Norton 1927 Model 18 490 cc OHV single frame # 26580 engine # 37082
Like the majority of their contemporaries, Norton relied on the side valve engine until the 1920s, when the existing and well-tried 490cc unit was used as the basis for the firm’s first overhead-valve design. Penned by James Lansdowne Norton himself and first seen in prototype form in 1922, the overhead-valve Norton made little impact in that year’s Senior TT, though at Brooklands D R O’Donovan raised the world 500cc kilometre record to over 89mph using the new motor. For 1923 the OHV model was catalogued as the Model 18. At its introduction it got the factory code word of “Speedy”, which certainly showed some foresight: speeds up to 100 mph were attainable with carefully tuned engines. In the course of 1923 a number of speed events were won, but in 1924 the Model 18 really showed what it was capable of. In June Alec Bennett won the senior TT on a model 18 with an average speed of 61.64 mph; the sidecar TT was won by George Tucker on a 588 cc version of the model. Both the French and Belgian GPs were won, and Bert Denley captured the coveted British One Hour Record at 87.07 mph. In 1925 a new drum brake and Webb centre spring forks were new features; in 1926 a mechanical oil pump on the magneto drive cover was added.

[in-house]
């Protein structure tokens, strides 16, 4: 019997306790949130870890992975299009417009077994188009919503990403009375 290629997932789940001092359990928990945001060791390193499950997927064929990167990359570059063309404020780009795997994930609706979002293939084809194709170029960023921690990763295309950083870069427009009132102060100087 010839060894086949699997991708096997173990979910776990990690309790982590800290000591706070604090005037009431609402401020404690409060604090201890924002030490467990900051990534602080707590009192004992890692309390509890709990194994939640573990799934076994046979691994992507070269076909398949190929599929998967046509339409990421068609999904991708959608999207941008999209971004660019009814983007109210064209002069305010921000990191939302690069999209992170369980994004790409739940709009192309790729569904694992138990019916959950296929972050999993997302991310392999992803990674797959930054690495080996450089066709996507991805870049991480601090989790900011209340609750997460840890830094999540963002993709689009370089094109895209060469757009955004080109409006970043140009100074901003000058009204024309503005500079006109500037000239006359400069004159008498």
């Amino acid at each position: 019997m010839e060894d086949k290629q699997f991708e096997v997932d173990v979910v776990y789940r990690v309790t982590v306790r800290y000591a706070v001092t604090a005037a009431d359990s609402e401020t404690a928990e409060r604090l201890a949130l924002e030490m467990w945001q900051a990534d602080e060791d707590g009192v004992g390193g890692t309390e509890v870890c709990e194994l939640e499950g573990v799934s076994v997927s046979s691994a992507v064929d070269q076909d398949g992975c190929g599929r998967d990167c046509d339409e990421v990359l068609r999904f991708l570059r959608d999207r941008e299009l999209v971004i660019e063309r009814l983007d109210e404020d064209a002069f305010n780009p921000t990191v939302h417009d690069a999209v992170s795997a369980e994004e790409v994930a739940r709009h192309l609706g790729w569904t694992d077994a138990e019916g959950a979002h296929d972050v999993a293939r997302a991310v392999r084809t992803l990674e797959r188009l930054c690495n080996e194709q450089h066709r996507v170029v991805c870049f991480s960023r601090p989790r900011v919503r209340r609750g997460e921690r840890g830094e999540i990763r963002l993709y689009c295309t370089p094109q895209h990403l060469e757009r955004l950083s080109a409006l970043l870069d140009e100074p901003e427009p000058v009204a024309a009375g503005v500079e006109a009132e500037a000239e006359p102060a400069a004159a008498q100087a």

New for the 1927 models were steering damper, adjustable handlebars, separate petrol and oil tanks with auxiliary hand pump, larger front brake and magneto shield. With Albert Denly on board, Norton set several records at Montlhery in 1927, including 100 miles in an hour on a Model 18.
This example was restored some 20 years ago. The former owner has taken it to many vintage festivals including Coupes Moto Legende in Dijon-Prenois, Vintage Revival at Montlhery and the VMCC Festival of 1000 Bikes. In recent years the M18 has become one of the most sought after Nortons and the machine we present here, fitted with BTH racing magneto and Andre steering damper, is a very well detailed specimen.